Fish and Cherries Productions

Creative content from a mad mind.


Reel Snippet – Call Me By Your Name

Summary: In the summer of 1983 in the Italian countryside, 17-year-old Elio Perlman (Timothée Chalamet) has plans to stay inside and read as per usual. These plans change when an American named Oliver (Arnie Hammer) comes to stay at his house to help his father, Mr. Perlman (Michael Stuhlbarg) with his academic work. Elio is irritated by Oliver’s behavior, which he finds boorish and uncouth, but the longer Oliver stays, the closer the two get and a romance begins to form. But growing up in different cultures with different beliefs on gay love makes the whole affair complicated as the two try to figure things out while Elio navigates his own budding adolescence.

Review: Call Me By Your Name feels like it was made for film majors. What I mean is that there are a lot of references to philosophy and foreign culture that I’m positive connects to the movie’s plot at multiple levels. It’s one of those films that I can see being taught in film school with the students being asked to write papers deconstructing and finding the relevance in certain scenes and what they mean for the film as a whole. I say this to help you understand why I, having no knowledge of the philosophy or cultural intricacies of Italy, found this movie to be good, but ultimately felt left out in the cold.

Here’s one of the big problems of the film: it feels really, really, really long. There are swathes of sections where it felt like little of substance was actually happening and several points that I thought, “Wait, we’re still going?” On top of that, I didn’t quite get why Elio was so standoffish to people. I get that he’s a bit introverted, but there were a few points where I felt he was a jerk for no reason, though it could stem from confusion over discovering his sexuality. Again, I feel like this ties into the philosophy and cultural differences that I’m not privy to, so I could very well have been missing half of the movie’s points.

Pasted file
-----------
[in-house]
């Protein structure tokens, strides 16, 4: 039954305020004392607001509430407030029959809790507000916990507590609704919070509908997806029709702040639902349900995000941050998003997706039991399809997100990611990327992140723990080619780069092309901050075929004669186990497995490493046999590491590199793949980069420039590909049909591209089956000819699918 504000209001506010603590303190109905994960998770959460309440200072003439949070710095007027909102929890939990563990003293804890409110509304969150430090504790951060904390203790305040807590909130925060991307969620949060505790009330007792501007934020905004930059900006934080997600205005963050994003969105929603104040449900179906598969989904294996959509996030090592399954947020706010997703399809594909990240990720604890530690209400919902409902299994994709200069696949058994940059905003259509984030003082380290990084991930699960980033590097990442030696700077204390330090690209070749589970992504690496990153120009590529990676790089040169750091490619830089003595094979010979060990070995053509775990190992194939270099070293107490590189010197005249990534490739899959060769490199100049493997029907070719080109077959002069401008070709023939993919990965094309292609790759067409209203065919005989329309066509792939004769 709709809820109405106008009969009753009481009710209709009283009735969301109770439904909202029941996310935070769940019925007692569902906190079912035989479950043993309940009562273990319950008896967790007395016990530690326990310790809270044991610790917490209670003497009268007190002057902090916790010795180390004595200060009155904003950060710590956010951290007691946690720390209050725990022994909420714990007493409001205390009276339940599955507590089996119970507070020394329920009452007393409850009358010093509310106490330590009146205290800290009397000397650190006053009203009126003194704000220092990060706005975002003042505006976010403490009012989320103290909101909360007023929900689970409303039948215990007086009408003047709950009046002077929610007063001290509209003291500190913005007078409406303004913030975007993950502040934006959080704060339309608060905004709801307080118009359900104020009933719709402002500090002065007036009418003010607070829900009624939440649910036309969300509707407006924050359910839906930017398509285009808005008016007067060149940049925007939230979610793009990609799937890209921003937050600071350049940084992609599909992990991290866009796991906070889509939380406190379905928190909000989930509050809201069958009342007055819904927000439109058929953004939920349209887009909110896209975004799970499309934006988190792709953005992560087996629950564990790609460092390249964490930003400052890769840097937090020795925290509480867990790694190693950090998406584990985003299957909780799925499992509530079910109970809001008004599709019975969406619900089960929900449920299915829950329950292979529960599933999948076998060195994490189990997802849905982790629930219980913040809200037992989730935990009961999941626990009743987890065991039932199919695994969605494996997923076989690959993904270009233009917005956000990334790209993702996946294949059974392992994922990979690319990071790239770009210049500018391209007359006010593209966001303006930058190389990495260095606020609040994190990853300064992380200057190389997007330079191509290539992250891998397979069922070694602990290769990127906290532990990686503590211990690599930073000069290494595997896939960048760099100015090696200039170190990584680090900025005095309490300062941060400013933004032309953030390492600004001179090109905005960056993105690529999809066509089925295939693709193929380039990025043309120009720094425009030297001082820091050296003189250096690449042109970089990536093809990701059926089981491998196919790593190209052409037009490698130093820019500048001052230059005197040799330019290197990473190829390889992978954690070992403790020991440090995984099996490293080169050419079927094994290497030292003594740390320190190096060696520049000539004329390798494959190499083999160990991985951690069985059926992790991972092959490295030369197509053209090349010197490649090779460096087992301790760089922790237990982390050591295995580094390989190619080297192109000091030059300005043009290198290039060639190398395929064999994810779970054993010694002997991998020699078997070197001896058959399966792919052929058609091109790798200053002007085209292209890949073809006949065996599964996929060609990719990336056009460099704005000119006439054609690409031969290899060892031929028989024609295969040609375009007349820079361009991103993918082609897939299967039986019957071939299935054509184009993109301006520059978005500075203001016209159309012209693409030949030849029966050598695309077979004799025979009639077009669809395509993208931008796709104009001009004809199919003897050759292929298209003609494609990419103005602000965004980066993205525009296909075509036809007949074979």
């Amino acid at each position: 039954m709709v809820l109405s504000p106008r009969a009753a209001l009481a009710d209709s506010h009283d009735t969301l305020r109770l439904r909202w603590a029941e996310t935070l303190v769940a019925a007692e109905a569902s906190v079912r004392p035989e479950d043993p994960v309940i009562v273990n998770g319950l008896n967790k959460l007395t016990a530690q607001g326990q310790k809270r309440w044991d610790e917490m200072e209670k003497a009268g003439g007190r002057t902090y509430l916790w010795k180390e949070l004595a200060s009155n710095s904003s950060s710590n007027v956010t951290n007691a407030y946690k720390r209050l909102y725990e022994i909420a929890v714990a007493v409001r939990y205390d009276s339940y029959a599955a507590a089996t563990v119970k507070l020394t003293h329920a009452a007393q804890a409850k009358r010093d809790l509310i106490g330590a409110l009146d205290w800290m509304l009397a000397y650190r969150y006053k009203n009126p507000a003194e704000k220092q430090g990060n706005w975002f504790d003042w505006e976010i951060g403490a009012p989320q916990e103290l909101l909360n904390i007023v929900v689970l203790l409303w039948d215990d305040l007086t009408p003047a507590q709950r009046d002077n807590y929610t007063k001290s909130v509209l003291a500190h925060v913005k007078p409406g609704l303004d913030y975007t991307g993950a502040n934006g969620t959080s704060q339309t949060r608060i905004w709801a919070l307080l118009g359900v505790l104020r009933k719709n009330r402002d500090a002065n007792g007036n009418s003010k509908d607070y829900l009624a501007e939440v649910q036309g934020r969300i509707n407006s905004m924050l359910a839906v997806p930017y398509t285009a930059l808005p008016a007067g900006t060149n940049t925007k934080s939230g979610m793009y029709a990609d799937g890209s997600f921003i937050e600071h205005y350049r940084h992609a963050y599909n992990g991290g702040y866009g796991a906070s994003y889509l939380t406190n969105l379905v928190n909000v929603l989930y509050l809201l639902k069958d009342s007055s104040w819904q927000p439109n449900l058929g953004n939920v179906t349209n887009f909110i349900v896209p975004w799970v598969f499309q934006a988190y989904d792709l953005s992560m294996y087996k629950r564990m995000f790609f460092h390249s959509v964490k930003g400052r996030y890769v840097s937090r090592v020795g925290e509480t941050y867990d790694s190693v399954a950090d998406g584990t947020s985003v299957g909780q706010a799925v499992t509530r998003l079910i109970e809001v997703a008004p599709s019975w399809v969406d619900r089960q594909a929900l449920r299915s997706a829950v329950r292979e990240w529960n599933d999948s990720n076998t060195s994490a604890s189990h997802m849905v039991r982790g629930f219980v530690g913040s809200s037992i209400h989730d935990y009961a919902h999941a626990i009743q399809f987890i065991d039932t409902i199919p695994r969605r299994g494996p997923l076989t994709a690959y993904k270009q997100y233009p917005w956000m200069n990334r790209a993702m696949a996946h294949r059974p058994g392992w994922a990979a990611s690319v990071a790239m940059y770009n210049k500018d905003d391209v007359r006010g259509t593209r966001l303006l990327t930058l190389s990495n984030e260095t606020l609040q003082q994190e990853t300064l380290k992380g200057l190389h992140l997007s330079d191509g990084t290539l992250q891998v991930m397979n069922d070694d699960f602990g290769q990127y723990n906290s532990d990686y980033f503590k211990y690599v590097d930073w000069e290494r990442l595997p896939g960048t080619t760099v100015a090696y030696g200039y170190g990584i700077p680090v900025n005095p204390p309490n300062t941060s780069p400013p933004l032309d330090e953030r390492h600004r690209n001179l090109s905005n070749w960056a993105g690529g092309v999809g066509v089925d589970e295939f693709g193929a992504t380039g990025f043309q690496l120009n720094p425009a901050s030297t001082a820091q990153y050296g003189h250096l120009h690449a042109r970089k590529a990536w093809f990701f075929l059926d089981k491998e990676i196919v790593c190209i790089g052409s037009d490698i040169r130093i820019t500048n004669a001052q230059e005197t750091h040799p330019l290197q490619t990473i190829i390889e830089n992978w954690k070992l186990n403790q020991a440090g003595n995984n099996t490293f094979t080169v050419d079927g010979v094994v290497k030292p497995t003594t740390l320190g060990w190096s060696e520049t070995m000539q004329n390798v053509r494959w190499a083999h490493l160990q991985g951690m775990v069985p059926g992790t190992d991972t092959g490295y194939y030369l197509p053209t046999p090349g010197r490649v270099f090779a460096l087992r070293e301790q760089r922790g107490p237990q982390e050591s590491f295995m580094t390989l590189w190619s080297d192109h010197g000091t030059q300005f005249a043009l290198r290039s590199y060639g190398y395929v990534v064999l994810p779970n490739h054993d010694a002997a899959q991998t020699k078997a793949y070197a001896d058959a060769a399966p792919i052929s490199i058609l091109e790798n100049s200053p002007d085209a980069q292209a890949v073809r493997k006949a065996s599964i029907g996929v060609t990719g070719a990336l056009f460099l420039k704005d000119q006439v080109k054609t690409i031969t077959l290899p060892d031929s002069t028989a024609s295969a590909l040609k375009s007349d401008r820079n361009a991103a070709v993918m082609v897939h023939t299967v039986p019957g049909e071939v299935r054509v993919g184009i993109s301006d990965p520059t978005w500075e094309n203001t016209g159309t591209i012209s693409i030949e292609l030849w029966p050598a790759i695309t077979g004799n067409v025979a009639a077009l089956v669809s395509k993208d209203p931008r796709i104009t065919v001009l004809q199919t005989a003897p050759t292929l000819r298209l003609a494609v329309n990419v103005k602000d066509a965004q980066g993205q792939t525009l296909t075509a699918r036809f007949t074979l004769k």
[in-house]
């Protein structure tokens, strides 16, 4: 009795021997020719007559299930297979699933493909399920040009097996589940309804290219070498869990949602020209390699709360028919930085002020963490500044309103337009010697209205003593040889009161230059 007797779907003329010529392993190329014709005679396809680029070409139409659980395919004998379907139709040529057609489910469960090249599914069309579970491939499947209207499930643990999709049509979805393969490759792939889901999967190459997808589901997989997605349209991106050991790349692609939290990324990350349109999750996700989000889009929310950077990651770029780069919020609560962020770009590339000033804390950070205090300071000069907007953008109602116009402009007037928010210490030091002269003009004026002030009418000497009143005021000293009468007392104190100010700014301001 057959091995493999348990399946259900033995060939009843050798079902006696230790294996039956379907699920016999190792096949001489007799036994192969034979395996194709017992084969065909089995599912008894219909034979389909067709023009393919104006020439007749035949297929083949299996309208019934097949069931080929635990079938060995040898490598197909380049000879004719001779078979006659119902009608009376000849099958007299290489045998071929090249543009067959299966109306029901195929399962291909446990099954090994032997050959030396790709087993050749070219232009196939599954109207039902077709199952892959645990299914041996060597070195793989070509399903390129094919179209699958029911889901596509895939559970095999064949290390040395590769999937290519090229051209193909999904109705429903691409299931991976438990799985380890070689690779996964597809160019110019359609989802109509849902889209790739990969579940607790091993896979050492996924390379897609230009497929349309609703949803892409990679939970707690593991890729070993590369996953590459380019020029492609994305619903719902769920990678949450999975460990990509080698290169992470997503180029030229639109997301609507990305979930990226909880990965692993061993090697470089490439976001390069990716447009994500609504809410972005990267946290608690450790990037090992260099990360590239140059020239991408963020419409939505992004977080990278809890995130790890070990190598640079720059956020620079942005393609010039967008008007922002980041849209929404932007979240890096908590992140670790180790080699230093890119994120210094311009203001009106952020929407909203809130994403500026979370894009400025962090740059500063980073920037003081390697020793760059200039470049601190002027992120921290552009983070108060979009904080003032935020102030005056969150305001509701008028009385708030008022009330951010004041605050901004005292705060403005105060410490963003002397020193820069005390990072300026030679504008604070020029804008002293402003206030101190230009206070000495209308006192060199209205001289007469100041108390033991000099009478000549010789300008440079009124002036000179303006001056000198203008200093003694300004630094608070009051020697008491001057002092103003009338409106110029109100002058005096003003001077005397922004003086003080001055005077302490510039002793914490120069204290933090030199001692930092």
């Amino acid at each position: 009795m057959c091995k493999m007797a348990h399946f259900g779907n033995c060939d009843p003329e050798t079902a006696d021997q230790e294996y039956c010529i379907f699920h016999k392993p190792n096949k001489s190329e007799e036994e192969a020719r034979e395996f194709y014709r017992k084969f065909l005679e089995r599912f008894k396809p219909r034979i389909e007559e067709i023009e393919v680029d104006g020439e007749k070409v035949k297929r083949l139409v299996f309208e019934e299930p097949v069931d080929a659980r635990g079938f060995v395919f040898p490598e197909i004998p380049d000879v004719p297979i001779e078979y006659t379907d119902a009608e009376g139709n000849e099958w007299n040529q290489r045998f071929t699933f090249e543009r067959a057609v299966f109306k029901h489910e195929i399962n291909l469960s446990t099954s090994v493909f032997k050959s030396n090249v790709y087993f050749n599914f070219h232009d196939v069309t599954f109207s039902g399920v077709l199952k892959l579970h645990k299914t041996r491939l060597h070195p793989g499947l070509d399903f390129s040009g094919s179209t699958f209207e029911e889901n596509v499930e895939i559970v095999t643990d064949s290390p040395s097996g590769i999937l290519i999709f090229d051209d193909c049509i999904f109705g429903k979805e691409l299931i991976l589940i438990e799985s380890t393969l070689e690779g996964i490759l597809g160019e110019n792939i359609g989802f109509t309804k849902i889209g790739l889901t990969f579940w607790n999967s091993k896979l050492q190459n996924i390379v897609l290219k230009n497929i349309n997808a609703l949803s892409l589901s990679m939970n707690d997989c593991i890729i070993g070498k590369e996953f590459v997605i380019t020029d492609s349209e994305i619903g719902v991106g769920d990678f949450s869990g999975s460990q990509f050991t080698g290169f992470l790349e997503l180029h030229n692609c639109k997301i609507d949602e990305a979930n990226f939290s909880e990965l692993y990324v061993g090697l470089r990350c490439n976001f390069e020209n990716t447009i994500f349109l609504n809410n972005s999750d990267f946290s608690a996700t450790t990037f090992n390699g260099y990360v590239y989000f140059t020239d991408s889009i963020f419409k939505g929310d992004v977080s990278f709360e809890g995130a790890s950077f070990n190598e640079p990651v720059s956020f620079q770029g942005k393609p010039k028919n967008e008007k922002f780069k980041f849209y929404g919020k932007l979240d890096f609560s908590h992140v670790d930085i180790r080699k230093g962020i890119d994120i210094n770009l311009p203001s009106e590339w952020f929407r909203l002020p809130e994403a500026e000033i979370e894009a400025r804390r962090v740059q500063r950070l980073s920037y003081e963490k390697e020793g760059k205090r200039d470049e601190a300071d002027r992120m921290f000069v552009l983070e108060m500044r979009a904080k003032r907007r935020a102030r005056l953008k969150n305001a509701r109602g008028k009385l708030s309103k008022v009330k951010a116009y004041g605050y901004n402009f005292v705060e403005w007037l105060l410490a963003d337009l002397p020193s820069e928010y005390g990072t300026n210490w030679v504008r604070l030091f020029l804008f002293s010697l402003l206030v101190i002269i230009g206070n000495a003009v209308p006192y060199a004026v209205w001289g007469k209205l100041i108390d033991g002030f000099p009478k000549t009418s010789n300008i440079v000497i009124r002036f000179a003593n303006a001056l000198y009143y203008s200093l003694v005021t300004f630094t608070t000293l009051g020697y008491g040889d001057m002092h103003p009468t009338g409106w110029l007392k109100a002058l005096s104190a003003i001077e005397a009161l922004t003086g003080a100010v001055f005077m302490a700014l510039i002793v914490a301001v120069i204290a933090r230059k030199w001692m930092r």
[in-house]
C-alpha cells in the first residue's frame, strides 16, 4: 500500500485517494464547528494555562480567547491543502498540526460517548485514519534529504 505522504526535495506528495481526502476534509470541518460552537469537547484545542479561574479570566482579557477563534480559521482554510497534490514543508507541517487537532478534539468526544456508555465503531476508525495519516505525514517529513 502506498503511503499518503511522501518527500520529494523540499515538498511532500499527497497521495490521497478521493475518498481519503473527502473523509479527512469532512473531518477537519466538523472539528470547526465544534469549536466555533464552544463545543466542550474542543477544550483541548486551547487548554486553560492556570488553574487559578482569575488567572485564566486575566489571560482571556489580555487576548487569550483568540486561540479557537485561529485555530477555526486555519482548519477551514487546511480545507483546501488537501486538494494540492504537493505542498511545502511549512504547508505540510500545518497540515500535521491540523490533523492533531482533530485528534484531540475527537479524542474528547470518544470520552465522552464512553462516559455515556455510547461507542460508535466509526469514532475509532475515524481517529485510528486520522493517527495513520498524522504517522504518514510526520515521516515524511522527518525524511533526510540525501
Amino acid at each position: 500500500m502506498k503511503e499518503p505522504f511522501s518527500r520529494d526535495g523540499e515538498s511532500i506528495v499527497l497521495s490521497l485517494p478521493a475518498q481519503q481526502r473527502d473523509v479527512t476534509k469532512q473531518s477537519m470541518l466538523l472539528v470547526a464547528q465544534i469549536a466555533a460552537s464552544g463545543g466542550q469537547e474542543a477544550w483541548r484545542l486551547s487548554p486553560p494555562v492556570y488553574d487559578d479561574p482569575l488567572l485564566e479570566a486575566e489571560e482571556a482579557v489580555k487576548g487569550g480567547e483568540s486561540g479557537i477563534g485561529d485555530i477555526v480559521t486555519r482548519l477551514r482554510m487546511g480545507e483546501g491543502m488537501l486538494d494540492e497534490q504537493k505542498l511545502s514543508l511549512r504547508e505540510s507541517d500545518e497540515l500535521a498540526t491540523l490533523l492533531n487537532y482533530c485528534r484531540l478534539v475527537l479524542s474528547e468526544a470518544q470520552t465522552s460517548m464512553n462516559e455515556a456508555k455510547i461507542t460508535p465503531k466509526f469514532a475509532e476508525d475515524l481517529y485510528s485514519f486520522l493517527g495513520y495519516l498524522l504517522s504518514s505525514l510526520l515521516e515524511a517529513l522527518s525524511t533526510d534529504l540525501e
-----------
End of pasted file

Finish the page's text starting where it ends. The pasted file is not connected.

That said, the romance is legitimately gripping. The scene that ties into the title was so beautiful I was almost moved to tears and their entire relationship makes the whole experience worth it. I also have to give the movie credit for not killing off one of the lovers as the death of gay characters for drama has become overused and problematic as of late. That said, the ending is quite tragic and it’s the only time I’ve been invested throughout the ending credits.

Overall, my experience with this movie was positive, but it also left me wanting in a big way. I didn’t feel that it gave me an insight into being young and in love like Three Billboards did for grief or Lady Bird did for rebellious adolescence. Still, I can’t deny that when it gets powerful, it really hits home. So yes, despite my back and forth opinions, I recommend Call Me By Your Name as something that will definitely get you thinking and feeling.

Fun Tidbit: Arnie Hammer, aside from playing one of the lead characters, narrated the audiobook for the original novel.

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